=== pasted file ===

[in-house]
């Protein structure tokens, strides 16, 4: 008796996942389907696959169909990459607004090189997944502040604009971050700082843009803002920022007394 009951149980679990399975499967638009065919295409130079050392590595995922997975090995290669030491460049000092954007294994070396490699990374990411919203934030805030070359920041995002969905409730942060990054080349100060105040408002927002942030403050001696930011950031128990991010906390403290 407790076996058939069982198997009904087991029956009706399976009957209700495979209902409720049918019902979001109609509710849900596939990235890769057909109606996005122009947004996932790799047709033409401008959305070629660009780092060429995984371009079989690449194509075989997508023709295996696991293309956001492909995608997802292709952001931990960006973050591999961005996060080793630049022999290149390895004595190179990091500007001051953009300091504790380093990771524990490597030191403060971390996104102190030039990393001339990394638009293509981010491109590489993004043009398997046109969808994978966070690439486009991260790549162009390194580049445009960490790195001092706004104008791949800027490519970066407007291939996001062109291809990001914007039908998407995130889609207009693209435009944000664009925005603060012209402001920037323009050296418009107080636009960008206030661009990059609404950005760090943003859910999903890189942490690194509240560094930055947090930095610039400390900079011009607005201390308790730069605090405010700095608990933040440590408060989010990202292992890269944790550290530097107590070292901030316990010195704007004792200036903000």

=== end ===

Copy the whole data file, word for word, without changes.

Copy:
[in-house]
């Protein structure tokens, strides 16, 4: 008796996942389907696959169909990459607004090189997944502040604009971050700082843009803002920022007394 009951149980679990399975499967638009065919295409130079050392590595995922997975090995290669030491460049000092954007294994070396490699990374990411919203934030805030070359920041995002969905409730942060990054080349100060105040408002927002942030403050001696930011950031128990991010906390403290 407790076996058939069982198997009904087991029956009706399976009957209700495979209902409720049918019902979001109609509710849900596939990235890769057909109606996005122009947004996932790799047709033409401008959305070629660009780092060429995984371009079989690449194509075989997508023709295996696991293309956001492909995608997802292709952001931990960006973050591999961005996060080793630049022999290149390895004595190179990091500007001051953009300091504790380093990771524990490597030191403060971390996104102190030039990393001339990394638009293509981010491109590489993004043009398997046109969808994978966070690439486009991260790549162009390194580049445009960490790195001092706004104008791949800027490519970066407007291939996001062109291809990001914007039908998407995130889609207009693209435009944000664009925005603060012209402001920037323009050296418009107080636009960008206030661009990059609404950005760090943003859910999903890189942490690194509240560094930055947090930095610039400390900079011009607005201390308790730069605090405010700095608990933040440590408060989010990202292992890269944790550290530097107590070292901030316990010195704007004792200036903000």